So just to show you this, going back to Luke 18:9. The, the parable of the Pharisee and the tax collector. Who went up to the temple to pray. It’s the tax collector, surprisingly to everybody who’s listening, who finds salvation. And he found salvation, why, because he humbled himself before God, and therefore he went down to his house justified rather than the Pharisee.

The Pharisee who everybody lauded and praised as righteous and the, the very paragon of virtue. He seemed to be the one who would gain salvation, but he did not. Is it any accident that Zacchaeus just happens to be a tax collector too? In the next account we see parents bringing their children to Jesus to seek his blessing upon the little ones, even their infants. And Jesus commends the parents for that saying in verse 16, “Let the little children come to me and do not hinder them, for to such belongs the Kingdom of God.”

Is it just a coincidence that we see Zacchaeus behaving in such a childlike manner? He’s like a little kid who faces an obstacle that gets in the way of getting what he wants and he finds a way around it. In this case, he doesn’t care what the adults in his world think. He’s scrambles right up this Sycamore tree to hang out on the branches and look through the leaves and get a look at Jesus.

He’s not going to let anything impede his desires. Zacchaeus’s reception of Jesus, it’s like a little child. His reception of Jesus is like a child, and it’s mirrored only by Jesus’ warm reception of him. Again, coincidence?

In the account of the rich young ruler, the rich young ruler and Zacchaeus, they share in common that they’re both wealthy. Almost beyond our comprehension, they’re wealthy. But there are several important contrasts that distinguish and contrast these two characters and separate them from one another. The ruler is a ruler because he rules over a synagogue. He’s the most important man, guiding and overseeing all the religious functions of a religious community.

The whole design of the synagogue is to perpetuate the principles of righteousness and justice through the law of Moses. It’s to enculturate the next generation, which is what an institution is to do. It’s to form and shape and enculturate. And that’s what he’s doing. He’s doing what’s virtuous.

Zacchaeus, by contrast, he’s a part of an institution that perpetuates unrighteousness and injustice. He’s a servant of the abusive taxation system that is imposed by their Roman oppressors. Very much a contrast. By all appearances, the rich young ruler comes to Jesus, an apparently and outwardly moral man.

Zacchaeus, by contrast, it’s widely assumed and very apparent to everybody that he’s an immoral man. The ruler, rich young ruler, came into his wealth honestly, probably virtuously. Safe to assume that Zacchaeus, by contrast, his wealth came by way of dishonest gain. It was the fruit of injustice, extortion, intimidation, bullying. There’s nothing virtuous in the way he got his money.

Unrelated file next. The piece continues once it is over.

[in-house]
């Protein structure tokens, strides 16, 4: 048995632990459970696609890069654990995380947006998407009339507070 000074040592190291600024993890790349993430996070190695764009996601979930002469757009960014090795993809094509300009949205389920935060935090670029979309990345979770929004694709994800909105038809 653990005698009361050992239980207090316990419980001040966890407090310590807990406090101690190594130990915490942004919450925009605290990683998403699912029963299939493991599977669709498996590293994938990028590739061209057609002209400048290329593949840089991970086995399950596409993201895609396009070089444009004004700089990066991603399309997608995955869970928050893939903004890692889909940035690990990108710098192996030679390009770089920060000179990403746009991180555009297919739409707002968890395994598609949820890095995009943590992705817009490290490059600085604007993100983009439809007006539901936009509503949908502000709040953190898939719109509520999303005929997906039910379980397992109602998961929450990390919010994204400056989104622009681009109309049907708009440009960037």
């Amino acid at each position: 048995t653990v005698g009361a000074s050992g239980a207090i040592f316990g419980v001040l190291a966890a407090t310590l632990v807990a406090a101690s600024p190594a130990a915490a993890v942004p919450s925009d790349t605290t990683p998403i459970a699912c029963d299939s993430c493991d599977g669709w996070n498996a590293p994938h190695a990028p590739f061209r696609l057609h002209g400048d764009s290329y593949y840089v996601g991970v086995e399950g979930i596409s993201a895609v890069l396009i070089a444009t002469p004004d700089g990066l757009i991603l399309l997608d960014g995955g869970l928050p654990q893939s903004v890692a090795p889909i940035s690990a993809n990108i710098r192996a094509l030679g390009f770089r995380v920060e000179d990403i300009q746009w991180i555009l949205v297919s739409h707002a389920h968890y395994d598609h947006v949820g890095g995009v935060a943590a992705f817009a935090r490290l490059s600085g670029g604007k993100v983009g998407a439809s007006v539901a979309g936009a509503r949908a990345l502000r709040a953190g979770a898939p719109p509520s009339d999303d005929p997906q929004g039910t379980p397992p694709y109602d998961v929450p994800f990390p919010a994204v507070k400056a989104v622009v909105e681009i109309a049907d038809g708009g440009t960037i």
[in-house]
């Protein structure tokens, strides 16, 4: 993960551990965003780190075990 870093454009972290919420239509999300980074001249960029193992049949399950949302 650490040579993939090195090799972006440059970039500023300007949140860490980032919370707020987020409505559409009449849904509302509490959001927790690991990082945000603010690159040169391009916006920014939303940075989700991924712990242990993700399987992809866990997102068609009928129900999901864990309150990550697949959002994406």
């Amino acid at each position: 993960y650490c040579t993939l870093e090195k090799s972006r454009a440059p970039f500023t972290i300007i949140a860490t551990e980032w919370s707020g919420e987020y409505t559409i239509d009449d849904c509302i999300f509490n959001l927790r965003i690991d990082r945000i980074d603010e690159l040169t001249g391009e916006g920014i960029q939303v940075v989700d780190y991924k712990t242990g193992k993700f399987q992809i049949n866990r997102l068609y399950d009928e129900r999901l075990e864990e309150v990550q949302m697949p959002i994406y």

So the rich young ruler and Zacchaeus, the tax collector, though both have riches in common, they are vastly different men in terms of character, reputation, virtue. So at this point, as we if we were to stop here, we’d see that the rich young ruler compares far more favorably than Zacchaeus, who is a despised, hated tax collector.

That said, as we go to the back half of each of those stories, two contrasts puts Zacchaeus in a far more favorable light. So first Jesus told the rich young ruler, looking at Luke 18 verse 22, “sell all that you have, distribute to the poor and you will have treasure in heaven.” And then verse 23, “but he became very sad, for he was extremely rich.” We knew he walked away.

Zacchaeus, also very wealthy. He receives no command from the Lord, and yet he resolves to give half of his possessions to the poor, and to use the other half to rectify all his wrongs. Pretty remarkable, right? Second we see is the rich young ruler walked away sad. Jesus said in verse 24, “How difficult for those who have wealth to enter the Kingdom of God. It’s easier for a camel to go through the eye of a needle than for a rich man to enter the Kingdom of God.”

And yet here we see Zacchaeus, it’s what Jesus said in verse 27, he, he actually meant it when he said “What’s impossible with man is possible with God.” Again, it’s very remarkable. But it’s more than remarkable, isn’t it? I mean, what we’re seeing here is God doing in Zacchaeus what is impossible. Jesus said it’s impossible with men. Only possible with God.

The story of Zacchaeus shows God accomplishing the impossible. He does it in and through the ministry of Jesus. And Zacchaeus is a reprehensible tax collector. He’s a traitor to his nation. He’s, as he’s represented here, a little more than a child, with nothing to commend him, nothing to regard him, no merit at all in his favor. And even worse, according to Jesus, he’s, he’s a wealthy man.

He’s a wealthy man, which would create a stumbling block for him. And yet his riches, possessions, galore, all to choke out his heart, stifle his affection and blind his eyes, somehow, like a camel fitting through the eye of a needle, he comes through. We mentioned blindness. In the story of Zacchaeus, we see a favorable comparison to Jesus’ encounter, don’t we, with a blind man, who we just read about in the previous chapter, end of the chapter, blind Bartimaeus and his friend.